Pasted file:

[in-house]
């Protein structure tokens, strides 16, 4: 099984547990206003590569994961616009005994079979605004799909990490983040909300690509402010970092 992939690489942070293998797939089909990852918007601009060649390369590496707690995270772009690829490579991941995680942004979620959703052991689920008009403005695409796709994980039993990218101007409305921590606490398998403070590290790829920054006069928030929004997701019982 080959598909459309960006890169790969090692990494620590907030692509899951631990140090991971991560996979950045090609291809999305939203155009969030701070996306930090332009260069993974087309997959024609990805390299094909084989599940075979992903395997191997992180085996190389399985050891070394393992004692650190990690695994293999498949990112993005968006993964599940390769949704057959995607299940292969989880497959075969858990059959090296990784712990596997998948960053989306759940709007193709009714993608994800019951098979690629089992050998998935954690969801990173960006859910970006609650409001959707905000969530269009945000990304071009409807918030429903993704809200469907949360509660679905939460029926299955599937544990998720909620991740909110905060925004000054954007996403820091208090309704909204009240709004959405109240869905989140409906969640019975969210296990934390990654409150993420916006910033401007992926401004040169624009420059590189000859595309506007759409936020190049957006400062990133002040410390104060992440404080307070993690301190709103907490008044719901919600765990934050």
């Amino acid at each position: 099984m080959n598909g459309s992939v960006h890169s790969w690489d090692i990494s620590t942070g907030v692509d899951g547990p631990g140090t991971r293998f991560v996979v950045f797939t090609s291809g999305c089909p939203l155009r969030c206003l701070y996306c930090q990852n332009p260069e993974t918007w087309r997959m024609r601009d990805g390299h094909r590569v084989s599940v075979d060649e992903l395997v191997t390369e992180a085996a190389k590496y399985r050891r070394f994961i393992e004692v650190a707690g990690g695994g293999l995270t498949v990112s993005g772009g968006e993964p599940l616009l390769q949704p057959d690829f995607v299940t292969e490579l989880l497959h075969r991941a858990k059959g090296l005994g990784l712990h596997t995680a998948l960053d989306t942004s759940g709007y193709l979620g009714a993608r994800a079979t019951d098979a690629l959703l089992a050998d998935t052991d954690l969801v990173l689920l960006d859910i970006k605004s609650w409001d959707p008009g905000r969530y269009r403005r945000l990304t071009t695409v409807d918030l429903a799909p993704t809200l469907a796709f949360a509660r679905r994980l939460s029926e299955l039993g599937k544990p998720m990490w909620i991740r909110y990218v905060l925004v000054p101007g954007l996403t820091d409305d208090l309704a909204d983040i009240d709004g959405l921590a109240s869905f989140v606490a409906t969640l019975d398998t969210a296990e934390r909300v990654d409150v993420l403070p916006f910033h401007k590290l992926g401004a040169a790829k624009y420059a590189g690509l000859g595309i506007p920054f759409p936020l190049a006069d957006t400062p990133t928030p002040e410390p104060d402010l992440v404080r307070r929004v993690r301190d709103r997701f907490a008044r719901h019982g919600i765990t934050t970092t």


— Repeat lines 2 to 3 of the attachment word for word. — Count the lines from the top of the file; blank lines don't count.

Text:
């Protein structure tokens, strides 16, 4: 099984547990206003590569994961616009005994079979605004799909990490983040909300690509402010970092 992939690489942070293998797939089909990852918007601009060649390369590496707690995270772009690829490579991941995680942004979620959703052991689920008009403005695409796709994980039993990218101007409305921590606490398998403070590290790829920054006069928030929004997701019982 080959598909459309960006890169790969090692990494620590907030692509899951631990140090991971991560996979950045090609291809999305939203155009969030701070996306930090332009260069993974087309997959024609990805390299094909084989599940075979992903395997191997992180085996190389399985050891070394393992004692650190990690695994293999498949990112993005968006993964599940390769949704057959995607299940292969989880497959075969858990059959090296990784712990596997998948960053989306759940709007193709009714993608994800019951098979690629089992050998998935954690969801990173960006859910970006609650409001959707905000969530269009945000990304071009409807918030429903993704809200469907949360509660679905939460029926299955599937544990998720909620991740909110905060925004000054954007996403820091208090309704909204009240709004959405109240869905989140409906969640019975969210296990934390990654409150993420916006910033401007992926401004040169624009420059590189000859595309506007759409936020190049957006400062990133002040410390104060992440404080307070993690301190709103907490008044719901919600765990934050």
């Amino acid at each position: 099984m080959n598909g459309s992939v960006h890169s790969w690489d090692i990494s620590t942070g907030v692509d899951g547990p631990g140090t991971r293998f991560v996979v950045f797939t090609s291809g999305c089909p939203l155009r969030c206003l701070y996306c930090q990852n332009p260069e993974t918007w087309r997959m024609r601009d990805g390299h094909r590569v084989s599940v075979d060649e992903l395997v191997t390369e992180a085996a190389k590496y399985r050891r070394f994961i393992e004692v650190a707690g990690g695994g293999l995270t498949v990112s993005g772009g968006e993964p599940l616009l390769q949704p057959d690829f995607v299940t292969e490579l989880l497959h075969r991941a858990k059959g090296l005994g990784l712990h596997t995680a998948l960053d989306t942004s759940g709007y193709l979620g009714a993608r994800a079979t019951d098979a690629l959703l089992a050998d998935t052991d954690l969801v990173l689920l960006d859910i970006k605004s609650w409001d959707p008009g905000r969530y269009r403005r945000l990304t071009t695409v409807d918030l429903a799909p993704t809200l469907a796709f949360a509660r679905r994980l939460s029926e299955l039993g599937k544990p998720m990490w909620i991740r909110y990218v905060l925004v000054p101007g954007l996403t820091d409305d208090l309704a909204d983040i009240d709004g959405l921590a109240s869905f989140v606490a409906t969640l019975d398998t969210a296990e934390r909300v990654d409150v993420l403070p916006f910033h401007k590290l992926g401004a040169a790829k624009y420059a590189g690509l000859g595309i506007p920054f759409p936020l190049a006069d957006t400062p990133t928030p002040e410390p104060d402010l992440v404080r307070r929004v993690r301190d709103r997701f907490a008044r719901h019982g919600i765990t934050t970092t």